Over the next few weeks, Theodore, bemused by the verisimilitude of this new technology, begins to test the limits of his new operating system (or is she testing his?). They engage in long, searching late-night conversations and excursions around the city with a monitor propped in Theodore’s pocket, camera side out, so that Samantha can “see” the places they’re exploring. With dizzying rapidity, the man and his operating system find themselves falling in love—and starting to accept, along with the audience, the notion that having a body isn’t a necessary prerequisite to having a relationship.
I won’t reveal too much about where Samantha and Theodore’s story goes from there, because it’s after the high-concept premise has come to feel natural that Her really takes off. But soon we start to notice that Theodore isn’t the only one palling around with a nonphysical entity: His best friend Amy (Amy Adams), a video-game designer and aspiring filmmaker who’s also recently separated, regards her female-voiced OS as a dear friend and sits up giggling with her late into the night. Everywhere Theodore looks, he sees people engaged in thoughtful colloquy with unseen interlocutors. But are humans and human-designed artificial intelligences capable of engaging in a real relationship? Samantha experiments with inviting a human sex surrogate to stand in for her in a physical encounter with her beloved, with humiliating results all around. Later, as Samantha’s consciousness begins to evolve and grow—remember, this is a woman, or entity, who can master whole fields of human knowledge in a matter of seconds—Theodore starts to feel jealous of her vast circle of invisible virtual friends, who include an AI reconstruction of the consciousness of the late Zen philosopher Alan Watts (a hilariously intimidating romantic rival if there ever was one).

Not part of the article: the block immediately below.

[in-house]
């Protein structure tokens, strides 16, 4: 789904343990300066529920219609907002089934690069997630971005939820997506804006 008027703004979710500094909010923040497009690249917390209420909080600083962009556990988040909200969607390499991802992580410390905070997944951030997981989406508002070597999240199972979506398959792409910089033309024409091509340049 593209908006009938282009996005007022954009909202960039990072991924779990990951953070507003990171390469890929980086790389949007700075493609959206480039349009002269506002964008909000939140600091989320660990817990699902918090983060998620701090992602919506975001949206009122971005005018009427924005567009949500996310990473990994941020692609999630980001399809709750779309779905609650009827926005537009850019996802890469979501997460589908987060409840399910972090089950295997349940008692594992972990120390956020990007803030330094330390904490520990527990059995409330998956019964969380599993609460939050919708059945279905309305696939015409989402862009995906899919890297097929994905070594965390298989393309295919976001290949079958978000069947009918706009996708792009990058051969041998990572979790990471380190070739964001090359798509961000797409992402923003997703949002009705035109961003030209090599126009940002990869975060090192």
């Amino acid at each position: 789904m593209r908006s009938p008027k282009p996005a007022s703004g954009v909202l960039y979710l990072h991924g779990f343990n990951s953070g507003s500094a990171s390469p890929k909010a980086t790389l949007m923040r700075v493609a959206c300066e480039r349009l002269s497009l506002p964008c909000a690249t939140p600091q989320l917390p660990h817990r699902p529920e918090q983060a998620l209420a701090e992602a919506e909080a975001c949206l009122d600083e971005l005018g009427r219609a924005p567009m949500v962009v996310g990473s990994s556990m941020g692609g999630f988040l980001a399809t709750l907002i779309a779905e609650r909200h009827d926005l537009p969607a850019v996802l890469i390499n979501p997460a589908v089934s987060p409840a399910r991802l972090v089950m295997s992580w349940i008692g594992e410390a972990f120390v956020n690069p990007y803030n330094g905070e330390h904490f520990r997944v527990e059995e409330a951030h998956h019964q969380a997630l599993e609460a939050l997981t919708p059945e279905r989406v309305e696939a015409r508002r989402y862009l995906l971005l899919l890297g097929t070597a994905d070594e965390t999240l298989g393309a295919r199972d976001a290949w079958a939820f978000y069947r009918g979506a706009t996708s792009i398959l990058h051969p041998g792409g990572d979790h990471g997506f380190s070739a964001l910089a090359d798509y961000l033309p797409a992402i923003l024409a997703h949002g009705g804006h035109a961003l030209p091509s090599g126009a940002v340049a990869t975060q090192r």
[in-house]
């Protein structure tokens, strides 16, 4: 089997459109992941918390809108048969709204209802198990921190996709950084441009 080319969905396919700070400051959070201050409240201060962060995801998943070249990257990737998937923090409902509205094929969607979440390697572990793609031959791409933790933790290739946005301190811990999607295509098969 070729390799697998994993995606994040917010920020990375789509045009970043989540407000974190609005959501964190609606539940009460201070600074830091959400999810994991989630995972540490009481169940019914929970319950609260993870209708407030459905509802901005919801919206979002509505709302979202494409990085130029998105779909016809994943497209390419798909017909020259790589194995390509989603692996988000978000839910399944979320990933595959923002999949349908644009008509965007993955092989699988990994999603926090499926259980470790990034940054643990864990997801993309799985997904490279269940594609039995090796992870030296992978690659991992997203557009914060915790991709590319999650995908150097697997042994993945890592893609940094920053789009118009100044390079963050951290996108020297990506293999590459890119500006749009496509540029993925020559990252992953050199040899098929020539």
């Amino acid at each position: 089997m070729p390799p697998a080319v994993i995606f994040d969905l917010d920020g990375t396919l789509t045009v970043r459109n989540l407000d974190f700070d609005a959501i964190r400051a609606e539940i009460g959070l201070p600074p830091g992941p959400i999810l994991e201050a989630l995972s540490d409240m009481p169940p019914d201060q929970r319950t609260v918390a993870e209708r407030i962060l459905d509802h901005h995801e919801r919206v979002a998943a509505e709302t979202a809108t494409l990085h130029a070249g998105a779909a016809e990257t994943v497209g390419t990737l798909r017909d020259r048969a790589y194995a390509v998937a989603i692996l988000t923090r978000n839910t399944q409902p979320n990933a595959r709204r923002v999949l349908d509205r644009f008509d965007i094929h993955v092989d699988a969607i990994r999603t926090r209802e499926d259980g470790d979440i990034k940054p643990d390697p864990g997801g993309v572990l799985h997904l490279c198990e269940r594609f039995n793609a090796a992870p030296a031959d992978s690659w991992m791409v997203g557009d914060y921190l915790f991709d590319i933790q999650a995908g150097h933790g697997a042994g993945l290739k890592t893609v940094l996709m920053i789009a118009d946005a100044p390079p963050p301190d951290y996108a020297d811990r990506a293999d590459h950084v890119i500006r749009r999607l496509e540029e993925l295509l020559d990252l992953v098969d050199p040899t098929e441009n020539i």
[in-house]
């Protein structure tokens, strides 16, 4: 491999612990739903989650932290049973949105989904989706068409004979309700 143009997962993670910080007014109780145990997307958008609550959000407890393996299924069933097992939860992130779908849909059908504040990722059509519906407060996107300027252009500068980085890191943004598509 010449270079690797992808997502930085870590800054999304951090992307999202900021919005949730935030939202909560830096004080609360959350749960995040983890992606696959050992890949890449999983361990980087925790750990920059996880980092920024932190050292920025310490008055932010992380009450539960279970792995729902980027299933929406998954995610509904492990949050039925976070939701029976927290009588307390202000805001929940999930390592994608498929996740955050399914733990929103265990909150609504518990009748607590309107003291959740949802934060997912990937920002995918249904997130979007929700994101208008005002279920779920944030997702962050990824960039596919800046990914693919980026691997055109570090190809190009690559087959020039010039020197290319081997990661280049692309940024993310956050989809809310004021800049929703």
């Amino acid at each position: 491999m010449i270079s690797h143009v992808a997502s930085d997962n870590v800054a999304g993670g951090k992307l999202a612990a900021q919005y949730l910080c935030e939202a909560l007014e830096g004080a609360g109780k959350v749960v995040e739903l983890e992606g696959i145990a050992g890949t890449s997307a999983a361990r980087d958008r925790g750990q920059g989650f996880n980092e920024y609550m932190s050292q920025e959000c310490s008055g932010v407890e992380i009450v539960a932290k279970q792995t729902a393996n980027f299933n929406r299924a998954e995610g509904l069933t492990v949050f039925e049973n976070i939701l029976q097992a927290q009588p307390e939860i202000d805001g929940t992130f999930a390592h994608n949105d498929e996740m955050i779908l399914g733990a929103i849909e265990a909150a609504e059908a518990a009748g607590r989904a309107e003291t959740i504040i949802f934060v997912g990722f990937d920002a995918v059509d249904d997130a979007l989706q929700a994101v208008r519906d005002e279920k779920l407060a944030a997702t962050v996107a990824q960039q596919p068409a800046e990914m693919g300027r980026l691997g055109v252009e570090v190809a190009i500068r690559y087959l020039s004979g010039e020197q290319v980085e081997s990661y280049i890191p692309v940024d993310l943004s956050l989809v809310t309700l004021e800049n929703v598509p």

“Am I in this because I’m not strong enough for a real relationship?” Theodore asks Amy while going through a rough patch with his invisible digital girlfriend. “Is it not real?” she replies. He doesn’t have a ready answer, and neither does the movie. It’s one of Her’s great strengths that it’s neither dystopian nor utopian in its vision of the coming singularity (the writer Ray Kurzweil’s term for an imagined future in which technology will have achieved consciousness). In the first hour especially, there are many well-chosen details that satirize our growing dependence on gadgets to enhance moment-to-moment lived experience. But just when you think someone is about to deliver a Luddite encomium to the primacy of the human, Jonze will pivot to a romantic scene between Samantha and Theodore that genuinely seems to be taking place between two flawed, headstrong lovers.